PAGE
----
In pursuit of “multiple personality order”

Dear Reader,

As I wrote on the blog today, professionals today frequently face the problem of “multiple personality disorder”: the fragmentation, confusion, and lack of cohesion of their personal and professional brands (and the brand of their employer or business).

This is certainly a topic that’s been on my mind lately as I reflect on the best way to define my personal and career goals for the years ahead and create an online identity that reinforces an integral brand and supports my mission. What is the golden thread that connects my various interests and passions, and how can I use it in a way that supports satisfying work and financial security?

When I started the blog, I hoped to create a space for writing on a regular basis about how Integral theory and practice can be useful for addressing issues in LGBT lives, especially those of gay men. There’s definitely a “space” for this niche in the blogosphere, but I am doubtful that my passion is most fully aligned with “filling” the space at this time. Instead, I believe there are other ways that I may help to catalyze the transmission of information about this space while writing, perhaps, for the same audience at a slightly different angle.

Thus, I forsee the day in the weeks or months ahead when I will redirect and my Twitter feed to one or more new homes which are more aligned with my ever-evolving brand(s), whether it be my brand as an author with a passion for Integral spirituality, my brand as an author and activist with a passion for LGBT issues, or another aspect of my evolving professional brand as the leader of Writing Wolf, my editorial services firm founded in 2004 which is evolving into a firm specializing in career marketing services.

While I work out my brand confusion into some semblance of what Brian Solis calls “multiple personality order”, you have my gratitude for your continued interest in following my writing. In the days and weeks ahead, I’ll announce my new directions here so you may update your bookmarks, links, and attention.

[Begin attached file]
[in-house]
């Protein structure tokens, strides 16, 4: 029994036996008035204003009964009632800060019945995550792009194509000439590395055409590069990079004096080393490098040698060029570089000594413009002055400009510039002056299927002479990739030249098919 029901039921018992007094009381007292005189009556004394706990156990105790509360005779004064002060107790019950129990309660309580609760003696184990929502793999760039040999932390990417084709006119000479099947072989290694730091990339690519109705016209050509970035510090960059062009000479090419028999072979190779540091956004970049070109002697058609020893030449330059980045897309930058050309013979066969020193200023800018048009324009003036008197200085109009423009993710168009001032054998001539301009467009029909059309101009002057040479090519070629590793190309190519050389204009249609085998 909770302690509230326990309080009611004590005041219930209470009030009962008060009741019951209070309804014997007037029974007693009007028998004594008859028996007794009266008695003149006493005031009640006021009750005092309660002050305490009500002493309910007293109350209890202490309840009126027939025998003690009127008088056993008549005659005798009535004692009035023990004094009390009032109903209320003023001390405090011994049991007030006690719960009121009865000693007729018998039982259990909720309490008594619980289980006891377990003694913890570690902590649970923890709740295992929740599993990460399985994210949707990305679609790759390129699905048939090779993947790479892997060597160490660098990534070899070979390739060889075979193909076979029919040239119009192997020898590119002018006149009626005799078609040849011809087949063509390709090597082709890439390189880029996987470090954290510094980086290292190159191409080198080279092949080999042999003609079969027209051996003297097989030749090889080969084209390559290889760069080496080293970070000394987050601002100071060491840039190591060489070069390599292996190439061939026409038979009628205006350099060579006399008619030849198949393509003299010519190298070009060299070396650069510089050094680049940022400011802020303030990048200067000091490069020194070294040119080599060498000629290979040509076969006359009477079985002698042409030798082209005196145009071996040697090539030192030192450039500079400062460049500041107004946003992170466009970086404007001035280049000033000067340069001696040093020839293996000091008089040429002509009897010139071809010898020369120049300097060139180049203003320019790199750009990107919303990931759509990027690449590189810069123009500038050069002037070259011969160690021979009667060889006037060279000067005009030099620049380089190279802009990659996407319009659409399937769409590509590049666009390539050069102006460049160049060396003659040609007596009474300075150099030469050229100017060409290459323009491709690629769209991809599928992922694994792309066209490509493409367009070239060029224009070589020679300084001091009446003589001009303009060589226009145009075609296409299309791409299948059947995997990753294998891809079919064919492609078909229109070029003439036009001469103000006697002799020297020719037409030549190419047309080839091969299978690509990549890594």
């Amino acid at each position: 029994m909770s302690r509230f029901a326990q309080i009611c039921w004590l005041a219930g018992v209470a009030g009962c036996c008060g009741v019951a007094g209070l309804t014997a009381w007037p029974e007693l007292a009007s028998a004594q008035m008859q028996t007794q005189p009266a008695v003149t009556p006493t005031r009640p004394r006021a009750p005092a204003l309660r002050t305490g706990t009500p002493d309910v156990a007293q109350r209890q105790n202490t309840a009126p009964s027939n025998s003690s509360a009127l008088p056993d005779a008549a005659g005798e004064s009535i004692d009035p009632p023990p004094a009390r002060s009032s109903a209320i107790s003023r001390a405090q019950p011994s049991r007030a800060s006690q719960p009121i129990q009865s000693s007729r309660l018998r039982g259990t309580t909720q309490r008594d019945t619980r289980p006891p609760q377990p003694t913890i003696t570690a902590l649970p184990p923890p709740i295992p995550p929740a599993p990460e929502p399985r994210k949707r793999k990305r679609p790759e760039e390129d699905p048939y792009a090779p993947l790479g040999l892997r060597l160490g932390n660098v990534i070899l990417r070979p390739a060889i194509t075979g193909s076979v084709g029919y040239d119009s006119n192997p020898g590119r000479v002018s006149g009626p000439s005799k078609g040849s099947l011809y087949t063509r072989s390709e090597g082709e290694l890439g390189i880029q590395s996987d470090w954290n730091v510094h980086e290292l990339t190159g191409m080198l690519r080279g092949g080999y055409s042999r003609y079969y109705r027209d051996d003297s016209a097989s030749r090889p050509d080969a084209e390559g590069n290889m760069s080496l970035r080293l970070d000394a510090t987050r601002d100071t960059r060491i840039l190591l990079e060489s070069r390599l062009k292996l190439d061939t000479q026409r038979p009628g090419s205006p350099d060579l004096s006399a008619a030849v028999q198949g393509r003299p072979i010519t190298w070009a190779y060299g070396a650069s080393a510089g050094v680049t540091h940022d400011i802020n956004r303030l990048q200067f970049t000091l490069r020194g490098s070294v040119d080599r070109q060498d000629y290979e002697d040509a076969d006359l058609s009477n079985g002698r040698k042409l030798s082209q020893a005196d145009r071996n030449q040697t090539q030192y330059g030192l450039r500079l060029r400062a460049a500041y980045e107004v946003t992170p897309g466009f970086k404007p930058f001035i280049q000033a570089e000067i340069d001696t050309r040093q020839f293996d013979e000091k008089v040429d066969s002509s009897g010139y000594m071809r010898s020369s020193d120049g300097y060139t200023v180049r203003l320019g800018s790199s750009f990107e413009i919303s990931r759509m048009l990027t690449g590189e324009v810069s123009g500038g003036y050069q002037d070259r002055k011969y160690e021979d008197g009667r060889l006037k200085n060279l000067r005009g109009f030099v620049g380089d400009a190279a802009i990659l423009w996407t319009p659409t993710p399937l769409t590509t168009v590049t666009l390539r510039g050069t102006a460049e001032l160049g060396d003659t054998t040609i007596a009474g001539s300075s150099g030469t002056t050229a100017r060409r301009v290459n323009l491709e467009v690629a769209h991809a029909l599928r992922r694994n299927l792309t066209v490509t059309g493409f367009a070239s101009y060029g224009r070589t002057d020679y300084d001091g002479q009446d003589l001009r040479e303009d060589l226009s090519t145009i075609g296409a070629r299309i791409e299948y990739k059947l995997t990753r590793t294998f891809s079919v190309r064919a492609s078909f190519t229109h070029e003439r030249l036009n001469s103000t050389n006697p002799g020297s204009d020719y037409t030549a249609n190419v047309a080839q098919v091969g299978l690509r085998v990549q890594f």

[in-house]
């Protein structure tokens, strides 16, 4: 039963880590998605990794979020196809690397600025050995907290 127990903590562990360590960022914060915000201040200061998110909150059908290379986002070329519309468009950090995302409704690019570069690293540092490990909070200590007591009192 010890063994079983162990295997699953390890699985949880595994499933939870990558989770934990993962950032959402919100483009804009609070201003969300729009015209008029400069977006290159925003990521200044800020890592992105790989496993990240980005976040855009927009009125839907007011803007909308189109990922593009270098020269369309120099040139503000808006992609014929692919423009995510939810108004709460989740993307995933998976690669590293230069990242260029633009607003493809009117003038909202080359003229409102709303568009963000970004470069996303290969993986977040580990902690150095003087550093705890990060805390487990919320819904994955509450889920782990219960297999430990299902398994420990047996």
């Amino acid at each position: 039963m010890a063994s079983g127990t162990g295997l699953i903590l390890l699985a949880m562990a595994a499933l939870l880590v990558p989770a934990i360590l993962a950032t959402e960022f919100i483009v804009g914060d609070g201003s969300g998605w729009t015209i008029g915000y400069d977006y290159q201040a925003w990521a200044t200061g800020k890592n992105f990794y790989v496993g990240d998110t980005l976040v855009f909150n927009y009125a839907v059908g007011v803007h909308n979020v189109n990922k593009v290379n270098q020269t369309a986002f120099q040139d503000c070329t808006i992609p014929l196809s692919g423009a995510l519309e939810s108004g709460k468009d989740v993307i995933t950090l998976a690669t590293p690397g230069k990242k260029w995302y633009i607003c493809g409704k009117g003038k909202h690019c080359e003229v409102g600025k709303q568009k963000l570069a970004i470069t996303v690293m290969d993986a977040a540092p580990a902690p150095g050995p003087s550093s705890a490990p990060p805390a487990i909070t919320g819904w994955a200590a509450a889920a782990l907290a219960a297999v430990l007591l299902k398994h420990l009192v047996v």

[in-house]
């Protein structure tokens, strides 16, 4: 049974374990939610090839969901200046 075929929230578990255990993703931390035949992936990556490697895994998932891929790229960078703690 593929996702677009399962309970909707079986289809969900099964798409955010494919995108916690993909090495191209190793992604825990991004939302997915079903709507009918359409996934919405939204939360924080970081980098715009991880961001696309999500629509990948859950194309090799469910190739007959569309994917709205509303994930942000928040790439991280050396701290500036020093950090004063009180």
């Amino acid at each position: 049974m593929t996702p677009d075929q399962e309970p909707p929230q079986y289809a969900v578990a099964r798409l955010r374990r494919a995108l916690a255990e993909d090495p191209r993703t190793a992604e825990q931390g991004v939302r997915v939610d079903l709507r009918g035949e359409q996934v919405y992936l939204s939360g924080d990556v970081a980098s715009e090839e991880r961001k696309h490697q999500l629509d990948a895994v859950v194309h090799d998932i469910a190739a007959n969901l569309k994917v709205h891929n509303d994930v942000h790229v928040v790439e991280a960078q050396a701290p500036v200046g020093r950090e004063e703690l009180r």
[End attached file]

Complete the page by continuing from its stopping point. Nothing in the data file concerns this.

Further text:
Thank you… and many blessings in every dimension of your life.

Joe Perez

Dick Bolles: Make appreciation the goal of your whole career

Dick Bolles makes an absolutely glorious point about the virtue of appreciation. In the context of a critic’s review of The Hurt Locker, he says:

In many of the reviews I read daily, on a whole range of subjects besides filmmaking, I am so struck with the underlying view the critics seem to have about intelligence. Review after review bespeaks the idea of “look how intelligent I am, I can see – more than most – everything that’s wrong with this.” (Whatever the this may be.) I was raised with a very different view of intelligence: it valued “look how intelligent I am, I can see – more than most – all the things there are to appreciate, about this.”

Which reminds me to say that the one thing I like best about the resume writing profession is the opportunity it affords me to truly appreciate every client’s career, to look for every nugget of gold, and to shine a spotlight on every achievement no matter how little noticed by the job seeker herself.

Bolles, author of the bestselling What Color is Your Parachute, says we need more people who make appreciation the goal of their career. What do you appreciate in your career?